Read Part 1 here
A Facebook targeted article is what changed my life and sent me down the rabbit hole. I follow a science news network on Facebook and I was searching so much on google about ways to control my acne, that a Facebook targeted article about the effects of intermittent fasting controlling insulin spikes. I had read that irregular insulin regulation could also be a factor in acne, and I had never heard about intermittent fasting and was intrigued.
Thus began my trip down the rabbit hole into the alternative health world that is intermittent fasting, ketogenic dieting, and paleo. Not only could I maybe control my acne, but also lose those 10 pounds that had creeped up over the last year, reduce my risk for developing cancer, and all the countless benefits of intermittent fasting. For once I felt hopeful that I could heal and be myself again.
I had no idea how much I underestimated the benefits of changing my lifestyle. I could go into detail of my exact discovery process, but it’s pretty circular in the beginning. I spent countless hours reading books, blog posts, and listening to podcasts.
The first book that I read was The Obesity Code, by Jason Fung. An incredible book written by a Canadian kidney doctor, with plenty of scientific references to back his theories, not to mention that actual success that he has personally had in his own clinic, reversing type II diabetes mellitus in many of his own patients. I will write a book summary and review soon, but this is a good place to start if you’re looking for a non intimidating way to begin to delve into the vast amount of information that is out there. The book took me about 4 hours to read.
A huge influence and a great source of authors, books, and people to follow came from Dave Asprey and his BulletProof podcast. I think I listened to close to 100 episodes in the first few weeks because I just couldn’t get enough information. He is well learned for having no background in biology and has some really stellar interviews, which I can link to in the future.
My next step in self discovery was to take an at home food sensitivity test. These tests differ from your traditional allergy tests because traditional tests look at IgA blood reactions, which are the more acute allergic reactions. They are responsible for anaphylaxis, hives, swelling, and redness people get within minutes or even seconds of eating an allergenic food. The IgG pathway is what is tested in the IgG sensitivity test. This pathway is more related to chronic inflammation, and also happens to be the same inflammatory autoimmune pathway that drives Hashimoto’s (SURPRISE!). IgG takes about 1-3 days after exposure to be in full effect and can be displayed in symptoms of brain fog, anxiety, joint pain, and in my case, cystic acne.
I suspected that my dairy sensitivity went beyond lactose intolerance. The typical bloating, cramping I would get after eating cheese and cream seemed to severe to just be an inability to digest lactose. I reached a point where I was only eating cheese sometimes on the weekends. Like clockwork, by Monday or Tuesday the following week I would have 3-4 new and painful cystic pimples. But sometimes it happened when I didn’t eat dairy. Because I don’t drink often during the week, I was able to pin it down to only days that I had a lot of beer, especially unfiltered beer. Trying to figure out my sensitivities by trail and error was driving me nuts, so I finally decided to just pay for the allergy test.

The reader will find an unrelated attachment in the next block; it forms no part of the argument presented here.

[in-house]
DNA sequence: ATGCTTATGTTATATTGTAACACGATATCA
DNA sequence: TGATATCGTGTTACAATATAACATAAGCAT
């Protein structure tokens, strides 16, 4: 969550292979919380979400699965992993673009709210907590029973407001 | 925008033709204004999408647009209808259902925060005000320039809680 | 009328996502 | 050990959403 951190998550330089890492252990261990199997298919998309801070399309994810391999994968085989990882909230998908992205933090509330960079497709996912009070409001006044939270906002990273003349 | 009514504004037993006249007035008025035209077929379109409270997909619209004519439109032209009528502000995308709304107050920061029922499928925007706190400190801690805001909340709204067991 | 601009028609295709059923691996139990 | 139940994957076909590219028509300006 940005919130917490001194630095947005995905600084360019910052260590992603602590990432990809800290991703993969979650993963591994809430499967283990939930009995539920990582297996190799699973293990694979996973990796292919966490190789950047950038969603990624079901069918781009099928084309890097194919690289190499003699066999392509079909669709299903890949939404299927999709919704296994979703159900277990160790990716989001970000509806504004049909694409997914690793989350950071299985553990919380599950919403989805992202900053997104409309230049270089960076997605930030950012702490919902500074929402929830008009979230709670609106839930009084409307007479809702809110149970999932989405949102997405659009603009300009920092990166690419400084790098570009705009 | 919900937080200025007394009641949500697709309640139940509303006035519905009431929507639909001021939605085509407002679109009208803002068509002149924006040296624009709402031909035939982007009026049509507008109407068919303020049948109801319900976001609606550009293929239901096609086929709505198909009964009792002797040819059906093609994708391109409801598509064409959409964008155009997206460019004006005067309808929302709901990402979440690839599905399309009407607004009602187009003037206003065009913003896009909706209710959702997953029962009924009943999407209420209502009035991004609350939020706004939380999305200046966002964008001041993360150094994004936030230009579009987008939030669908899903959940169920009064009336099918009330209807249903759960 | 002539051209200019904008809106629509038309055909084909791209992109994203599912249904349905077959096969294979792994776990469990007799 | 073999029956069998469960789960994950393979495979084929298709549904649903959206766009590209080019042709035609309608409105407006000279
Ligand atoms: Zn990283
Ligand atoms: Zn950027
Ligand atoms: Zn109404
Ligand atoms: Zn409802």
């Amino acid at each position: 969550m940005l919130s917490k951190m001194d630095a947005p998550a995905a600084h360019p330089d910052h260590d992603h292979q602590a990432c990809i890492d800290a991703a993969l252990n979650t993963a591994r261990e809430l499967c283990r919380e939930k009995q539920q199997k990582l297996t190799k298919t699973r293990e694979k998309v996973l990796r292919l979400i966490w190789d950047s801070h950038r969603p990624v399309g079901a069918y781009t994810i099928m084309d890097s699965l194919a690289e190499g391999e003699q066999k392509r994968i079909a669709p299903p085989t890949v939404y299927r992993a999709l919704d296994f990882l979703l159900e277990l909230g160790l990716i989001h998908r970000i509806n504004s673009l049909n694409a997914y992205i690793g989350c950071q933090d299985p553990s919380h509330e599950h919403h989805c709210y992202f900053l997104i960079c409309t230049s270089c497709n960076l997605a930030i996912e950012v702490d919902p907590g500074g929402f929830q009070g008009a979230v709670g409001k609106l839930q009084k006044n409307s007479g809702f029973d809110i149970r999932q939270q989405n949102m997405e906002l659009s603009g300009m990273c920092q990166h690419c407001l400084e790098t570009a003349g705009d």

I will post a more detailed review of the allergy test in a future post, but the one I used was from an online web site that sent you the kit in the mail after purchase. They work with CLIA certified labs within the US to provide their clinically validated test results, which are then analyzed by a doctor before the results are returned to you. The best part about this was that I was able to collect blood from the comfort of my own home, send the kit in the mail, and I got results back within 5 business days. I had to prick my finger with a lancet and provide 4 very large droplets of blood onto some whatman filter paper, wait for it to dry, then put into a biohazard ziplock bag.
In short, the allergy test confirm exactly what I had suspected: I was allergic to all types of milk protein, and any derivation of any type of milk protein including yogurt, cheddar cheese, mozzarella cheese, but especially cow’s milk.
I was also able to confirm that beer was indeed the other cause of my acne, specifically barley, and more so: malted barley. No more beer for me. :(
There were a few other unexpected sensitivities, including foods that I eat every day such as eggs and almonds. I’m not so sure if they are actual sensitivities or just a result of leaky gut from eating dairy and drinking alcohol. I plan to retry this test after a few months when my system has had some time to settle.
Stay tuned for Part 3 of my journey, where I discuss how I found out that I have Hashimoto’s Thyroiditis!